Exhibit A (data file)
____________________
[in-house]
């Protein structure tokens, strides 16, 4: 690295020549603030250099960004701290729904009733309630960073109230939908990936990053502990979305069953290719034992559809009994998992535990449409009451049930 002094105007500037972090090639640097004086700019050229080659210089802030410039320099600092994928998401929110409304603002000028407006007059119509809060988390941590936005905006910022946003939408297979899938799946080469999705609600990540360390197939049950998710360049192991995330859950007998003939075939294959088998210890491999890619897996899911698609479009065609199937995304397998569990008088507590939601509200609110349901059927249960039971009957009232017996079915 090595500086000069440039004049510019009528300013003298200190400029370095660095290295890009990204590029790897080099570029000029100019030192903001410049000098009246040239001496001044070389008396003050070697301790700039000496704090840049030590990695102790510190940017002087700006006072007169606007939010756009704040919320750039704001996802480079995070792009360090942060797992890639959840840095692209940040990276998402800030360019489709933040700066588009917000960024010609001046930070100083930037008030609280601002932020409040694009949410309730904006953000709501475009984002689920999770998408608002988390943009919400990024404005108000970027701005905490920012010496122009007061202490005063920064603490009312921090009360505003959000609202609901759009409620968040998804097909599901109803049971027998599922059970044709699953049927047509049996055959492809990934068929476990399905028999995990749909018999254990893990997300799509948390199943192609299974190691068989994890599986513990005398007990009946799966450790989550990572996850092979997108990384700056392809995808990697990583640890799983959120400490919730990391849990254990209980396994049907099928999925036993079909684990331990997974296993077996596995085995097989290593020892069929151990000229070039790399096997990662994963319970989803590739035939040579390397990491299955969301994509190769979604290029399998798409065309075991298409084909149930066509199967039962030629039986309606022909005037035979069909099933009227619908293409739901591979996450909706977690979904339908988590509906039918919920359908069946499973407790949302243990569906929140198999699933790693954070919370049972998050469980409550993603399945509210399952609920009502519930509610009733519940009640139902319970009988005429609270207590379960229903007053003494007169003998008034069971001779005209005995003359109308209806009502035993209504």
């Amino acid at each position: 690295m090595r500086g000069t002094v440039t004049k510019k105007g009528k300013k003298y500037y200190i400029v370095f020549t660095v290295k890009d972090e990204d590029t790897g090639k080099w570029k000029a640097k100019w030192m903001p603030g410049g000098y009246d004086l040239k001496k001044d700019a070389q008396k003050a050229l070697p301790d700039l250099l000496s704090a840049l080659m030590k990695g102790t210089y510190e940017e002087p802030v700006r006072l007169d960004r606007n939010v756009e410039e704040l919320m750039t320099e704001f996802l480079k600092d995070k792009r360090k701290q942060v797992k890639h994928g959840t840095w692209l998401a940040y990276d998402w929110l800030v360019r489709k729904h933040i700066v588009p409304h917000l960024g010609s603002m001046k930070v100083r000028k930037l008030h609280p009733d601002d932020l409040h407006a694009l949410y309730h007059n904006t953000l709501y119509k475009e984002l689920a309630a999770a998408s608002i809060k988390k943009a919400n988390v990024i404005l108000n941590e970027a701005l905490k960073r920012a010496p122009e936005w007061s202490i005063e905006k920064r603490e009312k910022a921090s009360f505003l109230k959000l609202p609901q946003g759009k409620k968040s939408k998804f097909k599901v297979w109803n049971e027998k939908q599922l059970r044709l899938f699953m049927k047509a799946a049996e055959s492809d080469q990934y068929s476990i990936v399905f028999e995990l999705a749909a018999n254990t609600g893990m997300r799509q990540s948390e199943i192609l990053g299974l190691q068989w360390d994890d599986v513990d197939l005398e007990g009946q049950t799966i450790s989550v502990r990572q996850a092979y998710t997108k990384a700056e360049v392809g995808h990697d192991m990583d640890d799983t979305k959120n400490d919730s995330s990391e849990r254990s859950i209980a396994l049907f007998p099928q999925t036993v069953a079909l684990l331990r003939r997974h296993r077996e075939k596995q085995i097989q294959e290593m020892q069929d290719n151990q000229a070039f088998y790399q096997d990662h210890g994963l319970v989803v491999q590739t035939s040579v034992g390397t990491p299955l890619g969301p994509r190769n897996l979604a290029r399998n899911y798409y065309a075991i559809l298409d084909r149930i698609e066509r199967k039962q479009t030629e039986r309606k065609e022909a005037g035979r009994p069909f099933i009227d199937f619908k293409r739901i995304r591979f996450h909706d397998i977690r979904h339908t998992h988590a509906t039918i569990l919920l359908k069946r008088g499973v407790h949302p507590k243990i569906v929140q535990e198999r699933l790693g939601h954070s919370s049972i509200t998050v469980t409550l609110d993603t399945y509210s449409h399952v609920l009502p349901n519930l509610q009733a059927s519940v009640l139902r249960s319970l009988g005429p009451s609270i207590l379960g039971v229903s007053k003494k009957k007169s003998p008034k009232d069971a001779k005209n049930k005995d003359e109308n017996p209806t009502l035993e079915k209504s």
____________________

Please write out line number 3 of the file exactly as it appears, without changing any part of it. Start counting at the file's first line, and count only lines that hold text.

């Amino acid at each position: 690295m090595r500086g000069t002094v440039t004049k510019k105007g009528k300013k003298y500037y200190i400029v370095f020549t660095v290295k890009d972090e990204d590029t790897g090639k080099w570029k000029a640097k100019w030192m903001p603030g410049g000098y009246d004086l040239k001496k001044d700019a070389q008396k003050a050229l070697p301790d700039l250099l000496s704090a840049l080659m030590k990695g102790t210089y510190e940017e002087p802030v700006r006072l007169d960004r606007n939010v756009e410039e704040l919320m750039t320099e704001f996802l480079k600092d995070k792009r360090k701290q942060v797992k890639h994928g959840t840095w692209l998401a940040y990276d998402w929110l800030v360019r489709k729904h933040i700066v588009p409304h917000l960024g010609s603002m001046k930070v100083r000028k930037l008030h609280p009733d601002d932020l409040h407006a694009l949410y309730h007059n904006t953000l709501y119509k475009e984002l689920a309630a999770a998408s608002i809060k988390k943009a919400n988390v990024i404005l108000n941590e970027a701005l905490k960073r920012a010496p122009e936005w007061s202490i005063e905006k920064r603490e009312k910022a921090s009360f505003l109230k959000l609202p609901q946003g759009k409620k968040s939408k998804f097909k599901v297979w109803n049971e027998k939908q599922l059970r044709l899938f699953m049927k047509a799946a049996e055959s492809d080469q990934y068929s476990i990936v399905f028999e995990l999705a749909a018999n254990t609600g893990m997300r799509q990540s948390e199943i192609l990053g299974l190691q068989w360390d994890d599986v513990d197939l005398e007990g009946q049950t799966i450790s989550v502990r990572q996850a092979y998710t997108k990384a700056e360049v392809g995808h990697d192991m990583d640890d799983t979305k959120n400490d919730s995330s990391e849990r254990s859950i209980a396994l049907f007998p099928q999925t036993v069953a079909l684990l331990r003939r997974h296993r077996e075939k596995q085995i097989q294959e290593m020892q069929d290719n151990q000229a070039f088998y790399q096997d990662h210890g994963l319970v989803v491999q590739t035939s040579v034992g390397t990491p299955l890619g969301p994509r190769n897996l979604a290029r399998n899911y798409y065309a075991i559809l298409d084909r149930i698609e066509r199967k039962q479009t030629e039986r309606k065609e022909a005037g035979r009994p069909f099933i009227d199937f619908k293409r739901i995304r591979f996450h909706d397998i977690r979904h339908t998992h988590a509906t039918i569990l919920l359908k069946r008088g499973v407790h949302p507590k243990i569906v929140q535990e198999r699933l790693g939601h954070s919370s049972i509200t998050v469980t409550l609110d993603t399945y509210s449409h399952v609920l009502p349901n519930l509610q009733a059927s519940v009640l139902r249960s319970l009988g005429p009451s609270i207590l379960g039971v229903s007053k003494k009957k007169s003998p008034k009232d069971a001779k005209n049930k005995d003359e109308n017996p209806t009502l035993e079915k209504s």